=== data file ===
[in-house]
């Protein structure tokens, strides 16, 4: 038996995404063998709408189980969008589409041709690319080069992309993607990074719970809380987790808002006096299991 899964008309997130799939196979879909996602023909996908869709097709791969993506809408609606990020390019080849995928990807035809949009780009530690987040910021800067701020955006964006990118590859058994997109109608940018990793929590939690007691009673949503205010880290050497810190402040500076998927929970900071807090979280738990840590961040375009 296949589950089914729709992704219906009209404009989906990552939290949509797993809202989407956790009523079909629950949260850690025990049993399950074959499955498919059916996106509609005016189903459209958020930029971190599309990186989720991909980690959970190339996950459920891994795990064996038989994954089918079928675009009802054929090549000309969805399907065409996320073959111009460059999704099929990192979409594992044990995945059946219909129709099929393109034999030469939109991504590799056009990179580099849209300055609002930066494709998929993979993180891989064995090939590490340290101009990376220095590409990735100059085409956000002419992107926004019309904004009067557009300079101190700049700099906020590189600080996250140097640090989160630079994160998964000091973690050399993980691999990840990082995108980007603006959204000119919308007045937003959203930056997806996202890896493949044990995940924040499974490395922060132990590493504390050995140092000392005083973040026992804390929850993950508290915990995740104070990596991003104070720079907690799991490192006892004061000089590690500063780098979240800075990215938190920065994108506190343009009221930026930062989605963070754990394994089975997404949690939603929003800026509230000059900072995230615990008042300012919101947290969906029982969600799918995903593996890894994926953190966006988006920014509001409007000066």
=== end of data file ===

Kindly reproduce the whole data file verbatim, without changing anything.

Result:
[in-house]
């Protein structure tokens, strides 16, 4: 038996995404063998709408189980969008589409041709690319080069992309993607990074719970809380987790808002006096299991 899964008309997130799939196979879909996602023909996908869709097709791969993506809408609606990020390019080849995928990807035809949009780009530690987040910021800067701020955006964006990118590859058994997109109608940018990793929590939690007691009673949503205010880290050497810190402040500076998927929970900071807090979280738990840590961040375009 296949589950089914729709992704219906009209404009989906990552939290949509797993809202989407956790009523079909629950949260850690025990049993399950074959499955498919059916996106509609005016189903459209958020930029971190599309990186989720991909980690959970190339996950459920891994795990064996038989994954089918079928675009009802054929090549000309969805399907065409996320073959111009460059999704099929990192979409594992044990995945059946219909129709099929393109034999030469939109991504590799056009990179580099849209300055609002930066494709998929993979993180891989064995090939590490340290101009990376220095590409990735100059085409956000002419992107926004019309904004009067557009300079101190700049700099906020590189600080996250140097640090989160630079994160998964000091973690050399993980691999990840990082995108980007603006959204000119919308007045937003959203930056997806996202890896493949044990995940924040499974490395922060132990590493504390050995140092000392005083973040026992804390929850993950508290915990995740104070990596991003104070720079907690799991490192006892004061000089590690500063780098979240800075990215938190920065994108506190343009009221930026930062989605963070754990394994089975997404949690939603929003800026509230000059900072995230615990008042300012919101947290969906029982969600799918995903593996890894994926953190966006988006920014509001409007000066």